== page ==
This book will help you write better stories, spot and fix common issues, split stories so that they are smaller but still valuable, and deal with difficult stuff like crosscutting concerns, long-term effects and non-functional requirements. Above all, this book will help you achieve the promise of agile and iterative delivery: to ensure that the right stuff gets delivered through productive discussions between delivery team members and business stakeholders.
This is a book for anyone working in an iterative delivery environment, doing planning with user stories. The ideas in this book are useful both to people relatively new to user stories and those who have been working with them for years. People who work in software delivery, regardless of their role, will find plenty of tips for engaging stakeholders better and structuring iterative plans more effectively. Business stakeholders working with software teams will discover how to provide better information to their delivery groups, how to set better priorities and how to outrun the competition by achieving more with less software.
This book doesn't cover the basics of stories. We assume that readers know what Card-Conversation-Confirmation means, what INVEST is and how to apply the basic strategies for splitting user stories. This isn't the first book you should read about user stories, if those terms are unfamiliar. There are plenty of good basic books out there, so read them first and then come back. Please don't hate us because we skipped the basics, but there is only so much space in the book and other people cover the basics already well enough.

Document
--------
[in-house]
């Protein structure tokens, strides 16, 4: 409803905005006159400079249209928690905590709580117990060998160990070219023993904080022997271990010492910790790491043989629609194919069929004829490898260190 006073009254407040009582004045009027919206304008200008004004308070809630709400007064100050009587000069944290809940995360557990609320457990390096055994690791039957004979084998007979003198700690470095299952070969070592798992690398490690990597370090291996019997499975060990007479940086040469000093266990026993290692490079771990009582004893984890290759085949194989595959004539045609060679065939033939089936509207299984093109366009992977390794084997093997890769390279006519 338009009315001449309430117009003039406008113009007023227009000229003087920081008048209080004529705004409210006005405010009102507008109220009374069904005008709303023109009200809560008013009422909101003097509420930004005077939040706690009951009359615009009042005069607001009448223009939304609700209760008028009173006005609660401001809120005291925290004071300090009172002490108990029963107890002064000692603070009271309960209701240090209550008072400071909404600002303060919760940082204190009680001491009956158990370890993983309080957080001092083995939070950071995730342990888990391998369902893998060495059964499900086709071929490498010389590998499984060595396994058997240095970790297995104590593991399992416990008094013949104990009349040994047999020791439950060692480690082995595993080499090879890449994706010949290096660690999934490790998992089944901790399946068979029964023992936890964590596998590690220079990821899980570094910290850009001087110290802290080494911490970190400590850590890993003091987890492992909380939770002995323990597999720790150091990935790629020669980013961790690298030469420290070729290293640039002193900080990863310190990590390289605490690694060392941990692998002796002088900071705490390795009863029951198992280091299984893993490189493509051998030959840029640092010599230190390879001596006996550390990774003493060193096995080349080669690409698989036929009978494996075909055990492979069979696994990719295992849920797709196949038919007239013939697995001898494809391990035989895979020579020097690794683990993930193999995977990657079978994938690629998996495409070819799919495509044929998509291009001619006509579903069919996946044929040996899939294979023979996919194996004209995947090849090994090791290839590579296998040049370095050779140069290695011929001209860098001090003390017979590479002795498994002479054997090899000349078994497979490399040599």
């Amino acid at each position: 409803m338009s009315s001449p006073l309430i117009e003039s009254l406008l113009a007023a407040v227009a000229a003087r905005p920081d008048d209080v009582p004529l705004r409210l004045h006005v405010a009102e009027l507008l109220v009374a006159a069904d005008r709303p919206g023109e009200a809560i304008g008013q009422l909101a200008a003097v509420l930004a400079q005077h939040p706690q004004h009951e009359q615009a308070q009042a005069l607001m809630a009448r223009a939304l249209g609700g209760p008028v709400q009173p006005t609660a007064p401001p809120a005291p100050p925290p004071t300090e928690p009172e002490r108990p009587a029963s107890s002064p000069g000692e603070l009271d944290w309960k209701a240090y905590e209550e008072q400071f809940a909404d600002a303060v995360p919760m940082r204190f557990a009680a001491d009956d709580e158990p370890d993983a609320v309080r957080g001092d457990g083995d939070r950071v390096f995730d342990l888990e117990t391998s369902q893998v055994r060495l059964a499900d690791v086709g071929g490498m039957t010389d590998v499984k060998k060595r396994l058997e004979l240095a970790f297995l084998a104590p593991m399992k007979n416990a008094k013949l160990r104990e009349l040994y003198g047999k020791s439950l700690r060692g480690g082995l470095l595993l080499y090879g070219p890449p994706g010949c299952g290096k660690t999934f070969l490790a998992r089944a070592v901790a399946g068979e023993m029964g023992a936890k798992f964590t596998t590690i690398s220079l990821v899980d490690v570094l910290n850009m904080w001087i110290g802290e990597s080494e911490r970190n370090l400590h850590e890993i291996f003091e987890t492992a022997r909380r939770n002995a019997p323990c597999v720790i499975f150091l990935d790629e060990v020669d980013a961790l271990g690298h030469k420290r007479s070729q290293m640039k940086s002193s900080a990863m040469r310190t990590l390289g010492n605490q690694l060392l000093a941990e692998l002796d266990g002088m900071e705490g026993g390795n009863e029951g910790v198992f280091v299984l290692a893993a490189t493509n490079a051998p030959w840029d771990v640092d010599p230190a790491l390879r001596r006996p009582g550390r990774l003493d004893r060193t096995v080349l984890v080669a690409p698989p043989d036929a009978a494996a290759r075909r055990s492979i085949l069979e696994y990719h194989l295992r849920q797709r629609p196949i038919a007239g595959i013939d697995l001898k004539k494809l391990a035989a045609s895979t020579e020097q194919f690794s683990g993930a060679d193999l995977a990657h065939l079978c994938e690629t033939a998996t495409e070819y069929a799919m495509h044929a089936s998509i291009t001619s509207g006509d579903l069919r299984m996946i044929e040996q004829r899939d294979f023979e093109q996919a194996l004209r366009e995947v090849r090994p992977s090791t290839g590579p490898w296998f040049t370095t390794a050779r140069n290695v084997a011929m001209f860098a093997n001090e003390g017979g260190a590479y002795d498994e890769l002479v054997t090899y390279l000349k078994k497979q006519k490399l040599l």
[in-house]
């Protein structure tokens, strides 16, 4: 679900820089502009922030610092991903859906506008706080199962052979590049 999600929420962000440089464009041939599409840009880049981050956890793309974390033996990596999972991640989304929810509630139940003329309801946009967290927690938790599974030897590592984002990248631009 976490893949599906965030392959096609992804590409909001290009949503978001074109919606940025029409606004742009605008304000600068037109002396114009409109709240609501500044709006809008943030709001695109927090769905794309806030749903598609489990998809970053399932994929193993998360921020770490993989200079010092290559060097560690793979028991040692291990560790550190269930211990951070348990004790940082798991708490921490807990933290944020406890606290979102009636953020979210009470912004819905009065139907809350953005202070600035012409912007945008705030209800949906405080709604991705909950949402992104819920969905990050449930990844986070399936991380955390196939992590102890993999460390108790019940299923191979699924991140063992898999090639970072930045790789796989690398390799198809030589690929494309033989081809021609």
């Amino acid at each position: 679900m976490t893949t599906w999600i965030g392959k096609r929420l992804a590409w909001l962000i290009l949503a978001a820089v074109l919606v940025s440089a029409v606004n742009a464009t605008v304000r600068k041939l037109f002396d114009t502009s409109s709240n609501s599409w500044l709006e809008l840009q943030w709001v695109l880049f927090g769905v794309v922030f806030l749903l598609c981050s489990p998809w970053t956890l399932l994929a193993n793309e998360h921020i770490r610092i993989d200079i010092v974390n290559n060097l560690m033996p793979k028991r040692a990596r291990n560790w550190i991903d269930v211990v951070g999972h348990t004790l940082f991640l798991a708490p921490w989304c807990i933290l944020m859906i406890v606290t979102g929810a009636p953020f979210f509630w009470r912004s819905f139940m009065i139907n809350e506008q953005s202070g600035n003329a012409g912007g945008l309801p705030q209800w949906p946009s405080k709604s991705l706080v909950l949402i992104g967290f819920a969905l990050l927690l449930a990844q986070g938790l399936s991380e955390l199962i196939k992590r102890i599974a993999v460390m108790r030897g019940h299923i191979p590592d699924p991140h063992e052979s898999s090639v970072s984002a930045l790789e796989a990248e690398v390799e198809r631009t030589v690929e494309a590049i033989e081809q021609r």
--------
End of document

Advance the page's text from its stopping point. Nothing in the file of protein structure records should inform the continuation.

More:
Unsurprisingly, the book contains exactly fifty ideas. They are grouped into five major parts:
Each part contains ideas that we've used with teams over the last five or six years to help them manage user stories better and get more value out of iterative delivery. These ideas come from many different contexts, from large investment banks working on internal IT initiatives to small web start-ups shipping consumer software.